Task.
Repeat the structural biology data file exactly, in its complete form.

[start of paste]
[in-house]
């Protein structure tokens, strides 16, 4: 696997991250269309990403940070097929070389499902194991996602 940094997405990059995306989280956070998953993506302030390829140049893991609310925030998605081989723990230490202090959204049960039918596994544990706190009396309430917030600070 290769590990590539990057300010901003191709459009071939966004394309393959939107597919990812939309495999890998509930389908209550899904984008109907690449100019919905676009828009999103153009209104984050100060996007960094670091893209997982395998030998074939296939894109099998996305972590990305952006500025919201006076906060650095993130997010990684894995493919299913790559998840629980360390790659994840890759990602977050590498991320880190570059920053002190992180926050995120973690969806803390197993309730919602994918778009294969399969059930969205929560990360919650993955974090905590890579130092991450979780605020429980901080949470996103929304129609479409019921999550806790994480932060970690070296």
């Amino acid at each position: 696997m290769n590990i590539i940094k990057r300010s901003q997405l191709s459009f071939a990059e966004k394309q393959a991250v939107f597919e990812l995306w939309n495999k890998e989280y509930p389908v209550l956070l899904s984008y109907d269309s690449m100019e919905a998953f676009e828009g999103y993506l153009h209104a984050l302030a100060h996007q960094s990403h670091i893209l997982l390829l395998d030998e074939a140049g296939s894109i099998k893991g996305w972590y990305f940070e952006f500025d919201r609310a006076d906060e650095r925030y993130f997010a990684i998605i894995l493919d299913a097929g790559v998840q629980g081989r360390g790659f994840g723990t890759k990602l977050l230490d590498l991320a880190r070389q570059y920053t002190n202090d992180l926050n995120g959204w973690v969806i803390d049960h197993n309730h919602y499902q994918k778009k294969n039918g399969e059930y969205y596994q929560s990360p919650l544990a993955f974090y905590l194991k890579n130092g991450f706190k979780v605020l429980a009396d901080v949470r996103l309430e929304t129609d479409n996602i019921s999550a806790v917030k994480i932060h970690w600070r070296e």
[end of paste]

[in-house]
């Protein structure tokens, strides 16, 4: 696997991250269309990403940070097929070389499902194991996602 940094997405990059995306989280956070998953993506302030390829140049893991609310925030998605081989723990230490202090959204049960039918596994544990706190009396309430917030600070 290769590990590539990057300010901003191709459009071939966004394309393959939107597919990812939309495999890998509930389908209550899904984008109907690449100019919905676009828009999103153009209104984050100060996007960094670091893209997982395998030998074939296939894109099998996305972590990305952006500025919201006076906060650095993130997010990684894995493919299913790559998840629980360390790659994840890759990602977050590498991320880190570059920053002190992180926050995120973690969806803390197993309730919602994918778009294969399969059930969205929560990360919650993955974090905590890579130092991450979780605020429980901080949470996103929304129609479409019921999550806790994480932060970690070296």
């Amino acid at each position: 696997m290769n590990i590539i940094k990057r300010s901003q997405l191709s459009f071939a990059e966004k394309q393959a991250v939107f597919e990812l995306w939309n495999k890998e989280y509930p389908v209550l956070l899904s984008y109907d269309s690449m100019e919905a998953f676009e828009g999103y993506l153009h209104a984050l302030a100060h996007q960094s990403h670091i893209l997982l390829l395998d030998e074939a140049g296939s894109i099998k893991g996305w972590y990305f940070e952006f500025d919201r609310a006076d906060e650095r925030y993130f997010a990684i998605i894995l493919d299913a097929g790559v998840q629980g081989r360390g790659f994840g723990t890759k990602l977050l230490d590498l991320a880190r070389q570059y920053t002190n202090d992180l926050n995120g959204w973690v969806i803390d049960h197993n309730h919602y499902q994918k778009k294969n039918g399969e059930y969205y596994q929560s990360p919650l544990a993955f974090y905590l194991k890579n130092g991450f706190k979780v605020l429980a009396d901080v949470r996103l309430e929304t129609d479409n996602i019921s999550a806790v917030k994480i932060h970690w600070r070296e």